ELLIJAY, Ga. – Honors and recognition have gone from the local Board of Education meeting to Statewide recognition for Mountain View Elementary this month as the office of State Superintendent Richard Woods officially released, December 4, the 2018 list of Title I Distinguished Schools, the highest-performing Title I schools in the state.
Mountain View Elementary made that list for an exceptional year. Readers will recall the schools praise during the Board’s review of Milestones scores in “MVE jumps in 2018 Milestones scores.” This praise came from a 14.4 point jump, from 70.1 in 2017 to 84.5 in 2018, in CCRPI (College and Career Ready Performance Index). According to Gilmer Schools Superintendent Dr. Shanna Downs, the CCRPI scoring is what the state uses in distinguishing these schools saying, “This recognition is for scoring in the top 5% of Title I elementary schools in the state. CCRPI scores are based largely on milestones data, but takes other data into account as well.”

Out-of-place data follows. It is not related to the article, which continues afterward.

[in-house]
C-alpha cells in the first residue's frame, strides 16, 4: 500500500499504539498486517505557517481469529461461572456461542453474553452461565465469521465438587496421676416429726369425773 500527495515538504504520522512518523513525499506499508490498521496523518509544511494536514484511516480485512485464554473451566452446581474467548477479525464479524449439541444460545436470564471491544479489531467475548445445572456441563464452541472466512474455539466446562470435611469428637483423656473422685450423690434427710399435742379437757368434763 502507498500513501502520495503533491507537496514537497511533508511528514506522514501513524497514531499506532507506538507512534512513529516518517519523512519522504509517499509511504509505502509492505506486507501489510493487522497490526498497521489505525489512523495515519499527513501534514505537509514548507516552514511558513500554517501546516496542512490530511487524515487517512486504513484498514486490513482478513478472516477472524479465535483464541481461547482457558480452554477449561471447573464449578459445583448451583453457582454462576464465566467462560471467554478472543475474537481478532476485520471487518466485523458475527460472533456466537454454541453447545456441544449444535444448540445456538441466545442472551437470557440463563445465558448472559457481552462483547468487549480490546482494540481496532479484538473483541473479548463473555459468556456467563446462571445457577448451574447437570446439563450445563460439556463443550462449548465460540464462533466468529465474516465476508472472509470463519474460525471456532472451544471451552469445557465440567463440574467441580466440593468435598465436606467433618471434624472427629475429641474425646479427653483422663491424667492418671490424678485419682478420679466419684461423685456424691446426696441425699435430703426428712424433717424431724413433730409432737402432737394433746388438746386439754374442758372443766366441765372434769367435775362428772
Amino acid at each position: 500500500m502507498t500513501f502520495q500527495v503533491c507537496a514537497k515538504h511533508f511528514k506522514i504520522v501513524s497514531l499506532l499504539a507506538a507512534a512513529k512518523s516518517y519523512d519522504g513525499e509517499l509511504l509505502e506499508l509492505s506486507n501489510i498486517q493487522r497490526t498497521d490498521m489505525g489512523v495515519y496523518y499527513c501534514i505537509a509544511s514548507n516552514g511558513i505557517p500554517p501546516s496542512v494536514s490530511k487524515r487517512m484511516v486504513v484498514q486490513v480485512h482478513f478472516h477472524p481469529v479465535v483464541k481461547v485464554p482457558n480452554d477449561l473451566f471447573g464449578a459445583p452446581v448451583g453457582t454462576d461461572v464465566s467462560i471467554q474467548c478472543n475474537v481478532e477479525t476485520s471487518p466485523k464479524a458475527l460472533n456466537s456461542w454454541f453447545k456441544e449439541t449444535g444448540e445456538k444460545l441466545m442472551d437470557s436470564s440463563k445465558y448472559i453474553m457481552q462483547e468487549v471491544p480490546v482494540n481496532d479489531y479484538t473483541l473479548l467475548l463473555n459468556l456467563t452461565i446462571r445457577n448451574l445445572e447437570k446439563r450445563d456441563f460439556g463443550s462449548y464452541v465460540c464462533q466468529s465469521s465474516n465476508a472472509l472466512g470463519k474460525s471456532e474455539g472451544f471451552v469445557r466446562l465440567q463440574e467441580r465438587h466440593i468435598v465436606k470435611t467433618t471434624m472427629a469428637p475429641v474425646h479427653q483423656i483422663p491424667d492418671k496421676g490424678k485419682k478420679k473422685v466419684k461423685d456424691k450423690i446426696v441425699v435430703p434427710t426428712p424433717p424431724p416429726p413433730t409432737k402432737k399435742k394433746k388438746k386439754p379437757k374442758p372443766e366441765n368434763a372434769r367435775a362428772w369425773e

Mountain View Elementary School Principal Charles Walker credited the school’s entire staff for the achievement. He said, “We are absolutely excited. It is a team effort and it’s the result of a lot of hard work by a lot of people.” Mountain View holds classes in both elementary and pre-k grades, however, only the elementary classes are graded on Milestones. Walker said Mountain View was a family that has worked extremely hard for their students making it all the more rewarding to see their efforts recognized.
A sentiment echoed by Downs who said, “I am so very proud that Mountain View Elementary has been recognized. I commend the hard work and dedication of everyone in the MVE family in earning this recognition and being named as a top-performing Title I school by the Georgia Department of Education. Everyone in the school did an incredible job and the best part is that our students are the ultimate beneficiaries of the achievement.”
She went on to add that this recognition is only a part of what the Gilmer School system is accomplishing as the system has now scored above the state average for two years in a row, calling it “another indicator that our system is truly moving in a very positive direction.”